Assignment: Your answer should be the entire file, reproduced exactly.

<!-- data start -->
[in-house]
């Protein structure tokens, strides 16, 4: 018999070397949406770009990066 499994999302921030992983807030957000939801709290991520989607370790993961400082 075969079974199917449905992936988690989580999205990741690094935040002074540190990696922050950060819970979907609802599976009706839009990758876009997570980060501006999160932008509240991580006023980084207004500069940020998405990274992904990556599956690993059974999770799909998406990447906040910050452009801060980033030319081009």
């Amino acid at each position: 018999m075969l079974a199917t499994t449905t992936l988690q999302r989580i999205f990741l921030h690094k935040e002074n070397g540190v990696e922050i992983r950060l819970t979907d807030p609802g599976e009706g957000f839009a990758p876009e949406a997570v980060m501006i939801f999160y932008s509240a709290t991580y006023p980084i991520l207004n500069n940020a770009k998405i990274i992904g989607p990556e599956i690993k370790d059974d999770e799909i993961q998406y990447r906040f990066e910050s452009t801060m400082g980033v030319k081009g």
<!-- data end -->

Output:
[in-house]
């Protein structure tokens, strides 16, 4: 018999070397949406770009990066 499994999302921030992983807030957000939801709290991520989607370790993961400082 075969079974199917449905992936988690989580999205990741690094935040002074540190990696922050950060819970979907609802599976009706839009990758876009997570980060501006999160932008509240991580006023980084207004500069940020998405990274992904990556599956690993059974999770799909998406990447906040910050452009801060980033030319081009």
């Amino acid at each position: 018999m075969l079974a199917t499994t449905t992936l988690q999302r989580i999205f990741l921030h690094k935040e002074n070397g540190v990696e922050i992983r950060l819970t979907d807030p609802g599976e009706g957000f839009a990758p876009e949406a997570v980060m501006i939801f999160y932008s509240a709290t991580y006023p980084i991520l207004n500069n940020a770009k998405i990274i992904g989607p990556e599956i690993k370790d059974d999770e799909i993961q998406y990447r906040f990066e910050s452009t801060m400082g980033v030319k081009g």